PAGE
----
Let’s get moving

This has to be the weirdest global warming solution I’ve ever heard. NASA Wants to the Move the Earth:

Hence the group’s decision to try to save Earth. ‘All you have to do is strap a chemical rocket to an asteroid or comet and fire it at just the right time,’ added Laughlin. ‘It is basic rocket science.’

The plan has one or two worrying aspects, however. For a start, space engineers would have to be very careful about how they directed their asteroid or comet towards Earth. The slightest miscalculation in orbit could fire it straight at Earth – with devastating consequences.

It is a point acknowledged by the group. ‘The collision of a 100-kilometre diameter object with the Earth at cosmic velocity would sterilise the biosphere most effectively, at least to the level of bacteria,’ they state in a paper in Astrophysics and Space Science. ‘The danger cannot be overemphasised.’

There is also the vexed question of the Moon. As the current issue of Scientific American points out, if Earth was pushed out of its current position it is ‘most likely the Moon would be stripped away from Earth,’ it states, radically upsetting out planet’s climate.

These criticisms are accepted by the scientists. ‘Our investigation has shown just how delicately Earth is poised within the solar system,’ Laughlin admitted. ‘Nevertheless, our work has practical implications. Our calculations show that to get Earth to a safer, distant orbit, it would have to pass through unstable zones and would need careful nurturing and nudging. Any alien astronomers observing our solar system would know that something odd had occurred, and would realise an intelligent lifeform was responsible.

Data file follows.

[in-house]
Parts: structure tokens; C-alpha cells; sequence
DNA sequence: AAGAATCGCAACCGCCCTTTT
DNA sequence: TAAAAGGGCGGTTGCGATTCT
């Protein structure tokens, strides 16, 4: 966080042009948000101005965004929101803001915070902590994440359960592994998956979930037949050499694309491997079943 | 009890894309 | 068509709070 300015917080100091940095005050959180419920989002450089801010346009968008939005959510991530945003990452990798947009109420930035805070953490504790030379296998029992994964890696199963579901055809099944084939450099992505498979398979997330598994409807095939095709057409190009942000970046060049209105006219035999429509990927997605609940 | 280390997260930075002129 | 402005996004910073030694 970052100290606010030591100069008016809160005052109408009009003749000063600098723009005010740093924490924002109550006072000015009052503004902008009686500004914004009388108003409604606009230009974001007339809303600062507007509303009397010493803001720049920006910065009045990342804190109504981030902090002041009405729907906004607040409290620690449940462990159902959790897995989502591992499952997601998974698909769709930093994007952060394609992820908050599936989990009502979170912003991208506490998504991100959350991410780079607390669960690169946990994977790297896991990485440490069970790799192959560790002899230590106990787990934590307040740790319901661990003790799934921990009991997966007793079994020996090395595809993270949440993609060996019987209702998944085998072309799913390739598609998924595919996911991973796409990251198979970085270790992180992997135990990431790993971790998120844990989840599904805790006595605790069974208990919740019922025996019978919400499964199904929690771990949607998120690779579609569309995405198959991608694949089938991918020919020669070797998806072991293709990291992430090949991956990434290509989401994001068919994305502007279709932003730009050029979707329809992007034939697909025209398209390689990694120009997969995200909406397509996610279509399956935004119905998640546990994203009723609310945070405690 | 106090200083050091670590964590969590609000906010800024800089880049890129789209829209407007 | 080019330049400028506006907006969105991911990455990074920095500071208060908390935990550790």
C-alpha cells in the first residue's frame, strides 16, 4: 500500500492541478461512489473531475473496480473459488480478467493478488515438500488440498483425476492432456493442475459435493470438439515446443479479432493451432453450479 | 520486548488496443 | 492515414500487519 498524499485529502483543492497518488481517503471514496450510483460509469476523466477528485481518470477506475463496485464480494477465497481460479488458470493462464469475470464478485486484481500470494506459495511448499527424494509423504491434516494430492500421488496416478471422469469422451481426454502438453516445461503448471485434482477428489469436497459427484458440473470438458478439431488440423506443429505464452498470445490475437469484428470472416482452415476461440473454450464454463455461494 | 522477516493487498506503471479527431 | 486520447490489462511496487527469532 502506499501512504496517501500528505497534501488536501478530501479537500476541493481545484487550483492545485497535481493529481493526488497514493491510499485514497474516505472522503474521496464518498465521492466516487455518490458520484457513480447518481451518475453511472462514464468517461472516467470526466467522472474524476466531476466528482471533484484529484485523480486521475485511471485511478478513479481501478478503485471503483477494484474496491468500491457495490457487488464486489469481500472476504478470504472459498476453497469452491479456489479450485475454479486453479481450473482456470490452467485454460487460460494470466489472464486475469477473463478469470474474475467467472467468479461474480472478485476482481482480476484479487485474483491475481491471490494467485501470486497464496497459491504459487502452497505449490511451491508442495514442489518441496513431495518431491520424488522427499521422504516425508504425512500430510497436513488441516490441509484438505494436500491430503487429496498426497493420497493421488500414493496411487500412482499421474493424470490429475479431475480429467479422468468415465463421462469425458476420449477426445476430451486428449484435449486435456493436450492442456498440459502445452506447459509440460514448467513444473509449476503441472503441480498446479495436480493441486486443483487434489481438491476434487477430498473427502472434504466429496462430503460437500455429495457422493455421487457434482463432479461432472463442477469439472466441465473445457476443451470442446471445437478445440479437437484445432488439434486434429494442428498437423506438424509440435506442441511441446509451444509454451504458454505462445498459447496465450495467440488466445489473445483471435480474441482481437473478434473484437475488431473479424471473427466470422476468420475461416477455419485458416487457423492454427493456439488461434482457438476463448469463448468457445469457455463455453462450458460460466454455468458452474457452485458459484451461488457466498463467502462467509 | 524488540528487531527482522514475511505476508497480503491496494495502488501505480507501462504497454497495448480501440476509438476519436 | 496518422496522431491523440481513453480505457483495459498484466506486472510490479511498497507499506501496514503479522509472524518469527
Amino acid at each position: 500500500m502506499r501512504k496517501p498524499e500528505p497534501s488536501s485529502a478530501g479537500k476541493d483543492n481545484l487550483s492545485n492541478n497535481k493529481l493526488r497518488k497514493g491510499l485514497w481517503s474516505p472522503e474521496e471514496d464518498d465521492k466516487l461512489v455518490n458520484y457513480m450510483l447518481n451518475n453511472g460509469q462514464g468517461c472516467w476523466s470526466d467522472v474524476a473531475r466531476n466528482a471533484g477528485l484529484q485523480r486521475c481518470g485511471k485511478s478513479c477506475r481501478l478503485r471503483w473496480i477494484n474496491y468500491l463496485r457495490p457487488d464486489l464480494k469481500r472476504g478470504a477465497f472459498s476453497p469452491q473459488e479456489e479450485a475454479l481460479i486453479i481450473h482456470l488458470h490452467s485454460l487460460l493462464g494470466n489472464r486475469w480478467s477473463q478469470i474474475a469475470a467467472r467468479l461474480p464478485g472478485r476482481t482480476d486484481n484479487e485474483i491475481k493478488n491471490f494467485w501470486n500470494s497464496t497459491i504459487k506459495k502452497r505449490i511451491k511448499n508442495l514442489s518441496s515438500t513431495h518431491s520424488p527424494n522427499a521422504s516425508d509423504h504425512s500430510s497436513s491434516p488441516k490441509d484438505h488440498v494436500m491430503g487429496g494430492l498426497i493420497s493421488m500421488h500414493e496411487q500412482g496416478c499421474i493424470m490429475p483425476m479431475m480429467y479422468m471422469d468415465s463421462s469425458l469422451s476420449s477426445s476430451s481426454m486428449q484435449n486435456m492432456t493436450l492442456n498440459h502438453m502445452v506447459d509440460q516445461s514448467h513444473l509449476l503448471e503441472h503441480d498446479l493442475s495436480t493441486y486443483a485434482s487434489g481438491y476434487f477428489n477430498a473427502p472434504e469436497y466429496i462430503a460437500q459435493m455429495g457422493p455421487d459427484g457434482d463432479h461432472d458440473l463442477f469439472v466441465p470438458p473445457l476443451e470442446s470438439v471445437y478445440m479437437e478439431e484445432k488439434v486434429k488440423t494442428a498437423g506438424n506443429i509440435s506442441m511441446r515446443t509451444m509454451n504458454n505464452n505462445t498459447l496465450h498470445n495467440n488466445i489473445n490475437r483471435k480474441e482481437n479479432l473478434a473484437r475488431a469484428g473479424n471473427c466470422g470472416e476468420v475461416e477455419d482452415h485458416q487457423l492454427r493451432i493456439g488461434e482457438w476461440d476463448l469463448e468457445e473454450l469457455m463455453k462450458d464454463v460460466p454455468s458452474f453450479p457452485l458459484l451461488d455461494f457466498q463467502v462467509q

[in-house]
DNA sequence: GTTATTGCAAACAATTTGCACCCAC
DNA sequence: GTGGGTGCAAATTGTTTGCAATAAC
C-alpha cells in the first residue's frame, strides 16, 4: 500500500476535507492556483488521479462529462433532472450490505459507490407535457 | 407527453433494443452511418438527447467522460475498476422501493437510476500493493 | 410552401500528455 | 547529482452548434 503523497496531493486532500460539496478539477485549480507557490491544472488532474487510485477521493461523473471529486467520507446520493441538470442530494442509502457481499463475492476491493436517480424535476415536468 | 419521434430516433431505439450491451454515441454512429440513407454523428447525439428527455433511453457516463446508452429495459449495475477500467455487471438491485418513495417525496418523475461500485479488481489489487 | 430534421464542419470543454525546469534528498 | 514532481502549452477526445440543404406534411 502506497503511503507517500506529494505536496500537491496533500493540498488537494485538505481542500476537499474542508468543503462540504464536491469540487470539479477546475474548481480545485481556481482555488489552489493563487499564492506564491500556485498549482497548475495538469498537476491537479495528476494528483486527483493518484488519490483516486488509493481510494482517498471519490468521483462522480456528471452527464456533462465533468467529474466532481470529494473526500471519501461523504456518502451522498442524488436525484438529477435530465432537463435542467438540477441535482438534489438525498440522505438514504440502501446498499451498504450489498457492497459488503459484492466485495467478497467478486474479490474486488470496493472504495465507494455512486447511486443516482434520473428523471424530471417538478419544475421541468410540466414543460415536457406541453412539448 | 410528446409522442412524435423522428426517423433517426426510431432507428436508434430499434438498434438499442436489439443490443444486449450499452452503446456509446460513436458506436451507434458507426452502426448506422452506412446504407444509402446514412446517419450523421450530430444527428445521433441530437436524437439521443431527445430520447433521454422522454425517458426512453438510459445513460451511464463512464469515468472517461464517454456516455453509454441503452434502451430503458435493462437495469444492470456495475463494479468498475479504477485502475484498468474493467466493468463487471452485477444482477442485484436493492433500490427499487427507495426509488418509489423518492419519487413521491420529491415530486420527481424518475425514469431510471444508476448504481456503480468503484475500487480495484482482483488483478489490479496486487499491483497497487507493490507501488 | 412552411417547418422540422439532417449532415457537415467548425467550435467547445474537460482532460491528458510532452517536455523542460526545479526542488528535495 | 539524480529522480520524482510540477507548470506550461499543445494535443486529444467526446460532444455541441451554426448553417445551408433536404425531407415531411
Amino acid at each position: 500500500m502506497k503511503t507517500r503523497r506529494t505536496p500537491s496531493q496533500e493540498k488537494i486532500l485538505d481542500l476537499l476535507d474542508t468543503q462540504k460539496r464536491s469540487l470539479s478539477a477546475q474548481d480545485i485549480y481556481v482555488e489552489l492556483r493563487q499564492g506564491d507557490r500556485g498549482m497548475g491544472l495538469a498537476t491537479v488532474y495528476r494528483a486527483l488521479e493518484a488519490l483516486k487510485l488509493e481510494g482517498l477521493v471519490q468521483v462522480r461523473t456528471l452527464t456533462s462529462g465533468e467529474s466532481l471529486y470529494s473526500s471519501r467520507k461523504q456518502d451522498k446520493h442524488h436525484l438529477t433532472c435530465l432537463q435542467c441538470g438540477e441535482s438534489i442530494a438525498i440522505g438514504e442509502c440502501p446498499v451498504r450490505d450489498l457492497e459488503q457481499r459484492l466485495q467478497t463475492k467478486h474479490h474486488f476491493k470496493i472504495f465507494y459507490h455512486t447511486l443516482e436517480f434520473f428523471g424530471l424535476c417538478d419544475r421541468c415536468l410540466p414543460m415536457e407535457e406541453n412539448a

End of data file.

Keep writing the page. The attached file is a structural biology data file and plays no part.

‘And the same goes for us. When we look at other solar systems, and detect planets around other suns – which we are now beginning to do – we may see that planet-moving has occurred. It will give us our first evidence of the handiwork of extraterrestrial beings.’

Meanwhile, there’s apparently a polystyrene planet out there, moving backwards. I’m not entirely clear on what the scientific implications are, but it’s equally fascinating.

Links via Warren Ellis and SF Signal, respectively.

Wednesday various

  • Molly Ringwald remembers John Hughes:

    Eventually, though, I felt that I needed to work with other people as well. I wanted to grow up, something I felt (rightly or wrongly) I couldn’t do while working with John. Sometimes I wonder if that was what he found so unforgivable. We were like the Darling children when they made the decision to leave Neverland. And John was Peter Pan, warning us that if we left we could never come back. And, true to his word, not only were we unable to return, but he went one step further. He did away with Neverland itself.

  • The Daily Show Is Now Hiring Real Reporters. I think this has less to do with a desire for verisimilitude at The Daily Show, or a blurring of the lines between real and fake news, and more to do with somebody over at the show just finding Radosh smart and funny. The piece he says first caught their interest, after all, is amusing, and it does a good job of laying out the absurdity of the political situation. The Daily Show is best at providing commentary and context. Millions of Americans may get their news from John Stewart, but I don’t think this signals their intention of doing independent, investigative reporting. I could be wrong, though. [via]
  • The first rule of Write Club… John C. Wright’s rules for writers are as good as any I’ve ever read. [via]
  • I love these lesser-known editing and proofreading marks and plan to use them at every opportunity I get. [via]